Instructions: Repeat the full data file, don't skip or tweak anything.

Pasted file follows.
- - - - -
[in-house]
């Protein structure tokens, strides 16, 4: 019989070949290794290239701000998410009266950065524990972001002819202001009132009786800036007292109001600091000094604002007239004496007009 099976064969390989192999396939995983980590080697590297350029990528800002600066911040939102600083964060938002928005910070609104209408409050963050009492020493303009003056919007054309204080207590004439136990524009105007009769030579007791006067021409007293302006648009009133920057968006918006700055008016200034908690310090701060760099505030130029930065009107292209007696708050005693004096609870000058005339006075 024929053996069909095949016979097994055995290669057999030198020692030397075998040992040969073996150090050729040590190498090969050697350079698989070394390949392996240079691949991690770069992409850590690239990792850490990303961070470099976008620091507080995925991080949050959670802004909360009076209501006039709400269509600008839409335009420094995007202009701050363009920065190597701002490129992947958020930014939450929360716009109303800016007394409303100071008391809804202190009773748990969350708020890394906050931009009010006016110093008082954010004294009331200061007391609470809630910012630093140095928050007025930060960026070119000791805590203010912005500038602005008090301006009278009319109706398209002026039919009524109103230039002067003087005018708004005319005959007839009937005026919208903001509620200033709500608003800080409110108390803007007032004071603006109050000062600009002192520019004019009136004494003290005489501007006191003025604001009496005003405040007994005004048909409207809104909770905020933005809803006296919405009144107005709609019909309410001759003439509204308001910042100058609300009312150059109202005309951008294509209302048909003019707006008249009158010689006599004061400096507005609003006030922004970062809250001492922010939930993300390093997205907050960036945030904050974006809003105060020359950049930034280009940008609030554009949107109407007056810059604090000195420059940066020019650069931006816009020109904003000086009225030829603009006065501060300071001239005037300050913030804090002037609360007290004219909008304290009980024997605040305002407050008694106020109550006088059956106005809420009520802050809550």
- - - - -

[in-house]
């Protein structure tokens, strides 16, 4: 019989070949290794290239701000998410009266950065524990972001002819202001009132009786800036007292109001600091000094604002007239004496007009 099976064969390989192999396939995983980590080697590297350029990528800002600066911040939102600083964060938002928005910070609104209408409050963050009492020493303009003056919007054309204080207590004439136990524009105007009769030579007791006067021409007293302006648009009133920057968006918006700055008016200034908690310090701060760099505030130029930065009107292209007696708050005693004096609870000058005339006075 024929053996069909095949016979097994055995290669057999030198020692030397075998040992040969073996150090050729040590190498090969050697350079698989070394390949392996240079691949991690770069992409850590690239990792850490990303961070470099976008620091507080995925991080949050959670802004909360009076209501006039709400269509600008839409335009420094995007202009701050363009920065190597701002490129992947958020930014939450929360716009109303800016007394409303100071008391809804202190009773748990969350708020890394906050931009009010006016110093008082954010004294009331200061007391609470809630910012630093140095928050007025930060960026070119000791805590203010912005500038602005008090301006009278009319109706398209002026039919009524109103230039002067003087005018708004005319005959007839009937005026919208903001509620200033709500608003800080409110108390803007007032004071603006109050000062600009002192520019004019009136004494003290005489501007006191003025604001009496005003405040007994005004048909409207809104909770905020933005809803006296919405009144107005709609019909309410001759003439509204308001910042100058609300009312150059109202005309951008294509209302048909003019707006008249009158010689006599004061400096507005609003006030922004970062809250001492922010939930993300390093997205907050960036945030904050974006809003105060020359950049930034280009940008609030554009949107109407007056810059604090000195420059940066020019650069931006816009020109904003000086009225030829603009006065501060300071001239005037300050913030804090002037609360007290004219909008304290009980024997605040305002407050008694106020109550006088059956106005809420009520802050809550």